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Friday, 22 November, 2002, 15:31 GMT
Russia's rocky relationship with Nato
Russian military convoy in Chechnya
Nato expansion is forcing Russia to reform its military

Russian Foreign Minister Igor Ivanov has said he is glad Nato no longer regards Russia as a threat.

But he stressed, once again, that Russia continues to oppose what he called the "mechanical expansion" of Nato.

Instead, he called for a "transformation" of the alliance - Russian double-speak for wanting Nato to become a political organisation.

Russian Minister of Foreign Affairs Igor Ivanov, left and U.S. Secretary of State Colin Powell
Mr Ivanov (l) represented Russia at the Nato summit in Prague
On the one hand, Russia accepts that it is powerless to stop Nato expansion and that it must reconcile itself to a new reality.

This gives scope for co-operation between Nato and Russia, but it can also be seen - to some extent - as an acknowledgement that the consistently maintained official policy of opposing Nato expansion has been a failure.

On the other hand, Russia has sought to forge closer links with Nato at a political level - the so-called "Nato plus one" formula.

Divided opinions

There has been a great deal of dialogue, as well as face-saving effort, from both sides.

Russia's political influence over Nato's decision-making processes is limited, but the acceptance of Russia as a nation whose voice matters is widely welcomed within the country.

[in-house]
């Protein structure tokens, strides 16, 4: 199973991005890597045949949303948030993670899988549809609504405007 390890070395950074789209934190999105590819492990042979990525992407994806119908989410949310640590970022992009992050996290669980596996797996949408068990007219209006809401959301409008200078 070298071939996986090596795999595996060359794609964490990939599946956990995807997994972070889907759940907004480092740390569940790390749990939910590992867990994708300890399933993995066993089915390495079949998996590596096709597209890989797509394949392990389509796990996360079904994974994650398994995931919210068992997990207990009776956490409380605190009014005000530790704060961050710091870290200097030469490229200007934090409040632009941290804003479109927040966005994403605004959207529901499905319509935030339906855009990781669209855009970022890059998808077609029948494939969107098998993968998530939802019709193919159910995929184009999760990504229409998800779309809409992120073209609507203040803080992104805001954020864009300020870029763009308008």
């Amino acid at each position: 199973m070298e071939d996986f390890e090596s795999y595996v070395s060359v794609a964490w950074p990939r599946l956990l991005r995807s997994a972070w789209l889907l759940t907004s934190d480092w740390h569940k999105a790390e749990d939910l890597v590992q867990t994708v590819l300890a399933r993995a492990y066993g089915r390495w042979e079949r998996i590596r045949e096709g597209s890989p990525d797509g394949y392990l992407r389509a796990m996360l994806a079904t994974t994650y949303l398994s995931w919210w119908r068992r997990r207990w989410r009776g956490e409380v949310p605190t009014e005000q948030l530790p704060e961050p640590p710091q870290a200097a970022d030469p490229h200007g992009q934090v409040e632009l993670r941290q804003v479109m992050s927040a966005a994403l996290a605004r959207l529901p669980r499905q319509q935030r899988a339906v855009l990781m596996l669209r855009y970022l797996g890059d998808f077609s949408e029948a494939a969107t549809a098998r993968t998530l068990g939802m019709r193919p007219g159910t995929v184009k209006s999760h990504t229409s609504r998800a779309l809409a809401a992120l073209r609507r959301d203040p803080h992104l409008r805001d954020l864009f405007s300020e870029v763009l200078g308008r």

Opinion polls show that public perception of Nato in Russia has changed. A significant minority of respondents say they think Russia will also, one day, join up.

This is a far cry from the events of March 1999, when the start of Nato's bombing campaign against Yugoslavia led to an outburst of anti-Nato sentiments.

Nato flags outside the conference centre
Many Russians are sceptical of Nato's expansion plans
But there is also real opposition to Nato expansion - and even to Nato's continued existence after the Cold War.

This is a view shared by a very large part of Russia's military and foreign affairs establishment.

Educated and trained during the Soviet period, they are still inculcated with notions of super-power military might.

It has been painful for these people to see Nato's outer edge creep ever closer to what was once the frontier of the USSR.

Military reform

Nato expansion is also one of the factors forcing the pace of military reform in Russia.

The country's armed forces are still bloated despite recent cuts. Equipment is old: troops are badly clothed and poorly fed.

And in what provokes national shame, hundreds of conscripts still die every year as a result of bullying.

These are hardly the sort of forces Nato can boast of and wants to see in its new member states.

Sensing entrenched resistance, Vladimir Putin has put off military reform until very recently.

But as the Prague summit got underway, the Russian defence minister finally fleshed out the long-awaited details of military reform.

He says Russia is to have a smaller, better, professional army of battle-ready, contract soldiers by 2007.

Expanding Nato

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22 Nov 02 | Europe
21 Nov 02 | Europe
21 Nov 02 | Europe
20 Nov 02 | Middle East
14 Nov 02 | Asia-Pacific
16 Oct 02 | Politics
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